• Burning sensations
  • Coughing
  • Fainting
  • Itching
  • Swelling
  • Skin irritation
  • Watery eyes

If any of the above occur during the treatment, stop immediately and assess the situation. Depending on the severity, you may need to rinse off all products. For serious reactions, such as a client’s being in severe pain or having a serious allergic reaction, seek emergency medical attention straight away. Continuing the tan application where contra-actions are present may cause serious damage, so it is recommended that you stop the service and see if the symptoms persist.

If you would like to learn more about allergic reactions and sensitivities caused by spray tans, read the following articles:

If a client develops any sort of severe reaction in the days following the treatment, ensure that you do not offer any medical advice and suggest that they visit their doctor (GP). If a person has had an allergic reaction previously but is wanting to try a spray tan application again, unfortunately, refusal of future appointments is the most appropriate option. Usually, allergic reactions will worsen in severity rather than getting better, so it is not worth the risk! Alternatively, you can do a patch test if your client persists in wanting to try again.

If, in the unfortunate event, a tanning solution enters a client’s eyes, the client might experience sensitivity or a burning sensation. While this is very rare and should not occur, your tanning solution will usually have a safety data sheet (SDS) which will outline the actions to be taken in such circumstances. We will cover SDS in more detail in a later module, but if in doubt, seek emergency medical attention – it is better to be safe than sorry!

To prevent any reactions, it is so important to take notice of the product quality and ensure you know as much as possible about the product, including how it is made and where the ingredients are sourced. Always have SDS to prove any supplier claims and to have on hand in the event of an emergency.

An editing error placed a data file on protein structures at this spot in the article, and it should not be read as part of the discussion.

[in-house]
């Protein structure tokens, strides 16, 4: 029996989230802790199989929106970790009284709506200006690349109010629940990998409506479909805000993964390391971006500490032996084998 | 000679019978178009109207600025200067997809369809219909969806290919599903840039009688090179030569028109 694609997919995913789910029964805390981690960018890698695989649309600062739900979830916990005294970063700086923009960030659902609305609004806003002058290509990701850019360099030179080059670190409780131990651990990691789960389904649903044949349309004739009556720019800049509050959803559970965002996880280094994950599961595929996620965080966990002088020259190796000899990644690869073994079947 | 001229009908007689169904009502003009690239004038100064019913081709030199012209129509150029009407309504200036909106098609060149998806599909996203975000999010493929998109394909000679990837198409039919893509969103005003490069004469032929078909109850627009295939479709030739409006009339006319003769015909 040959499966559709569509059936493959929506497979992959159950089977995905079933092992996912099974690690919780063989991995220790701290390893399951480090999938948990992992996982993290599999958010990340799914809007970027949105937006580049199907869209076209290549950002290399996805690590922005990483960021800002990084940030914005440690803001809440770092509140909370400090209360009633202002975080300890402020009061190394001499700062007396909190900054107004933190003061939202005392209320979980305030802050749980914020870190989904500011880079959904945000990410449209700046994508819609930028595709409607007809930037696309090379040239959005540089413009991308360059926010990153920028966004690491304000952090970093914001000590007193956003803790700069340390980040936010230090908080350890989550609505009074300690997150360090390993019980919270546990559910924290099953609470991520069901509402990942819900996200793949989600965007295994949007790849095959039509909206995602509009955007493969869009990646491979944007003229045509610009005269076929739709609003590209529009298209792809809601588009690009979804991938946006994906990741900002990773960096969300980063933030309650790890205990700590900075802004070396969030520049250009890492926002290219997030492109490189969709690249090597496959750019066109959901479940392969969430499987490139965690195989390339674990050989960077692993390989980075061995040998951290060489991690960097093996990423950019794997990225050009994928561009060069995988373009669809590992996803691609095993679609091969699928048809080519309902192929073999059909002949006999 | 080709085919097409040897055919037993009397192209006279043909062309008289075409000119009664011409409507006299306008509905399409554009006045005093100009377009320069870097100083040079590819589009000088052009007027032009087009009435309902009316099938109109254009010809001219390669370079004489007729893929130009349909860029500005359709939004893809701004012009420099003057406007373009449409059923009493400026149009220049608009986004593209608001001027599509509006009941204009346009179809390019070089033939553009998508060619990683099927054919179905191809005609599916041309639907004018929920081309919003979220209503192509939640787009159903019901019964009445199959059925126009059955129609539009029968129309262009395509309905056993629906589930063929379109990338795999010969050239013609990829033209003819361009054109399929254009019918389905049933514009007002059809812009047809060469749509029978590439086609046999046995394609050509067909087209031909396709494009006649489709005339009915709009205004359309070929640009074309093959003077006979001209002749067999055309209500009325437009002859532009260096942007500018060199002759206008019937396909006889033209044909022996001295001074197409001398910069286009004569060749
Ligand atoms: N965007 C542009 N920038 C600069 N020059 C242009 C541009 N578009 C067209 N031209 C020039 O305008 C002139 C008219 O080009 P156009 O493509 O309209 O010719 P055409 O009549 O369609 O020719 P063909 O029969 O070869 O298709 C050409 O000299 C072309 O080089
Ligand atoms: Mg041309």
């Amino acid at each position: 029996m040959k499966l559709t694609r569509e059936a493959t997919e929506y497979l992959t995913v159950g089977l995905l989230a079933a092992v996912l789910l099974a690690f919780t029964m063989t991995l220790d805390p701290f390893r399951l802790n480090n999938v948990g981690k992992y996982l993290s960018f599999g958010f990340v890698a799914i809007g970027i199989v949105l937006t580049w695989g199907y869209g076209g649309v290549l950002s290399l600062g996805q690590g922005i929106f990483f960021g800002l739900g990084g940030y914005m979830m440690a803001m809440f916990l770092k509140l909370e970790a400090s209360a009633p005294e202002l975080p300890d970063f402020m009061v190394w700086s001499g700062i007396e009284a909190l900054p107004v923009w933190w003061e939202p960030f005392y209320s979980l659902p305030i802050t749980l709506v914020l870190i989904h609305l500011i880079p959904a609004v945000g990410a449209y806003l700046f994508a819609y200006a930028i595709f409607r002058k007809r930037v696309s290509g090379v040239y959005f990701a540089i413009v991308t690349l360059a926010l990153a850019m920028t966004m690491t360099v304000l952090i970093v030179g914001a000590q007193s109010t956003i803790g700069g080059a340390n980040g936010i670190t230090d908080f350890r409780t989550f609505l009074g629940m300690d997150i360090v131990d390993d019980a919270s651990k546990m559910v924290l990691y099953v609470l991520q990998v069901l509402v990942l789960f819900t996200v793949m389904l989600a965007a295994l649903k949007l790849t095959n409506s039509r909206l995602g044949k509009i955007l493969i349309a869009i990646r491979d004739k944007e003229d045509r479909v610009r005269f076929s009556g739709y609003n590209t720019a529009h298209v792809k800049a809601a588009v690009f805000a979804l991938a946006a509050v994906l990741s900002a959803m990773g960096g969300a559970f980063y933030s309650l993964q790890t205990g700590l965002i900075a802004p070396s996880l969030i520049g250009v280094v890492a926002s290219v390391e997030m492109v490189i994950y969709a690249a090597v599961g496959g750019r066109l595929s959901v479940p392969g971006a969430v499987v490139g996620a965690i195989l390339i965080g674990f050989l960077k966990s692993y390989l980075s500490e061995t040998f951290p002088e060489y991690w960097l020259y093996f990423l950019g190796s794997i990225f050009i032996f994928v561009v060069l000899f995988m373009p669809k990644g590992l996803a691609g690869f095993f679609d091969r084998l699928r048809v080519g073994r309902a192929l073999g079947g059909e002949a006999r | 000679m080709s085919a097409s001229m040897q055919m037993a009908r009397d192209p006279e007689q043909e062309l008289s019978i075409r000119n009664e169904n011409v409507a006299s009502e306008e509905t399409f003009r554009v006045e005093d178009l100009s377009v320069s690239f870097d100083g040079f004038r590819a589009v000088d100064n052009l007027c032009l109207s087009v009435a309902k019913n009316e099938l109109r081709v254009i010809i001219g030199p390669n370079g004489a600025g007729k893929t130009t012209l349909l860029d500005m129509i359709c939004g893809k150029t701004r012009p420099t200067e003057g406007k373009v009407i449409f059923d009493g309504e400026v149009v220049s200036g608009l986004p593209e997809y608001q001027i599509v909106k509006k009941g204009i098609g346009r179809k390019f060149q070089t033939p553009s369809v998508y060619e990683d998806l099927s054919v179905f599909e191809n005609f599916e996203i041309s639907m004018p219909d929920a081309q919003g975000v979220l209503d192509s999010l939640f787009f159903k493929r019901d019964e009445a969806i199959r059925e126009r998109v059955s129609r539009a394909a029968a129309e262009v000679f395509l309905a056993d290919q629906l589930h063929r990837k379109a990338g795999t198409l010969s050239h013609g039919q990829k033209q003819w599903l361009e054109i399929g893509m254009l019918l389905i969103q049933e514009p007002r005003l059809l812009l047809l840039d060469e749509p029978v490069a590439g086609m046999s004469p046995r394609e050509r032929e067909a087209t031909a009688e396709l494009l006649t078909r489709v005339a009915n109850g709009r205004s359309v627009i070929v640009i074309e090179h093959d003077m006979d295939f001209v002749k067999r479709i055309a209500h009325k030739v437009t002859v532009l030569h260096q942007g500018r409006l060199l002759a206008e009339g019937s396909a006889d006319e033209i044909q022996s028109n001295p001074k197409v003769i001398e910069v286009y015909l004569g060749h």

Patch tests

One of the best ways to pre-empt and prevent contra-actions related to allergies is to conduct a patch test. You may decide to conduct patch tests on all clients prior to applications, but you must definitely do so if a client advises you they have sensitive skin or are prone to allergies. The purpose of the patch test is to test the tanning solution to ensure there are no reactions to any of the ingredients.

Even natural ingredients can cause sensitivity, so patch testing is a way of ensuring a client won’t have issues with your recommended products. Spray tanning requires tanning the whole body with various products such as primers and DHA solution, so it is advisable that you find out if there is any reaction prior to a full application. The inconvenience of testing is far less inconvenient than a possible claim from a client who might experience an adverse skin reaction that needed medical assistance.

In addition to this, ingredients vary between brands greatly. You shouldn’t put your business or a client’s skin at risk if they advise they have skin sensitivity or allergic topical skin issues with certain products. Patch testing critical to ensure you will be able to provide your client with a beautiful, bronzed glow safely! Many spray tanning technicians don’t bother with patch tests, but they are really important. If your client is wondering why they are necessary, you can explain that it is not only an allergy test but an excellent way for you to gauge the colour that will develop based on their skin type.

To perform a patch test, follow these steps:

  1. Apply a small amount of the intended products you wish to use with a cotton bud to the inner crease of the elbow, behind the ear, inside of the wrist, or inside the leg (not as obvious location!).
  2. Leave for 24 to 28 hours
  3. If any contra-actions occur such as redness, swelling, inflammation or itching, avoid using the product, as this is a positive reaction for sensitivity.
  4. If no reaction occurs with either product, then it is fine to proceed with the full-body application.

If you intend on using a primer as well as spray tan, then ensure you test this on the other arms inner elbow crease at the same time (make a note of which product you place where!). It will also help for your own peace of mind if your client consultation cards are filled out, recording the date the client was tested, which product was used and where you conducted the patch test. Always ensure you include the date and a client signature on this paperwork to ensure you are covered.